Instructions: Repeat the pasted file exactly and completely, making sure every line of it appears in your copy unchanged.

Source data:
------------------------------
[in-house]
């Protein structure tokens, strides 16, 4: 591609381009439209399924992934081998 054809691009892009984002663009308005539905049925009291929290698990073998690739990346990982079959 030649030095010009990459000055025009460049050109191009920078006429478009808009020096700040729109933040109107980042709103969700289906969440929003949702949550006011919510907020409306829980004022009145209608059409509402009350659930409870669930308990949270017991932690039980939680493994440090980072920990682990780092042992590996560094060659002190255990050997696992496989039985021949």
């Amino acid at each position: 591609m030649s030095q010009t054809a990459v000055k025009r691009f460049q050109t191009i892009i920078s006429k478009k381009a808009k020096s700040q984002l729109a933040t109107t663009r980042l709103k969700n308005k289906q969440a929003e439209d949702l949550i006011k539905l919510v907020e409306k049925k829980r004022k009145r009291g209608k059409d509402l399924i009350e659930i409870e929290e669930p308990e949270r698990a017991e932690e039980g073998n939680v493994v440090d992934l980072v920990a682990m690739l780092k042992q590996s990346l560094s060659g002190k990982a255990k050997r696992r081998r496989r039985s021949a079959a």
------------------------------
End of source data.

[in-house]
């Protein structure tokens, strides 16, 4: 591609381009439209399924992934081998 054809691009892009984002663009308005539905049925009291929290698990073998690739990346990982079959 030649030095010009990459000055025009460049050109191009920078006429478009808009020096700040729109933040109107980042709103969700289906969440929003949702949550006011919510907020409306829980004022009145209608059409509402009350659930409870669930308990949270017991932690039980939680493994440090980072920990682990780092042992590996560094060659002190255990050997696992496989039985021949």
């Amino acid at each position: 591609m030649s030095q010009t054809a990459v000055k025009r691009f460049q050109t191009i892009i920078s006429k478009k381009a808009k020096s700040q984002l729109a933040t109107t663009r980042l709103k969700n308005k289906q969440a929003e439209d949702l949550i006011k539905l919510v907020e409306k049925k829980r004022k009145r009291g209608k059409d509402l399924i009350e659930i409870e929290e669930p308990e949270r698990a017991e932690e039980g073998n939680v493994v440090d992934l980072v920990a682990m690739l780092k042992q590996s990346l560094s060659g002190k990982a255990k050997r696992r081998r496989r039985s021949a079959a």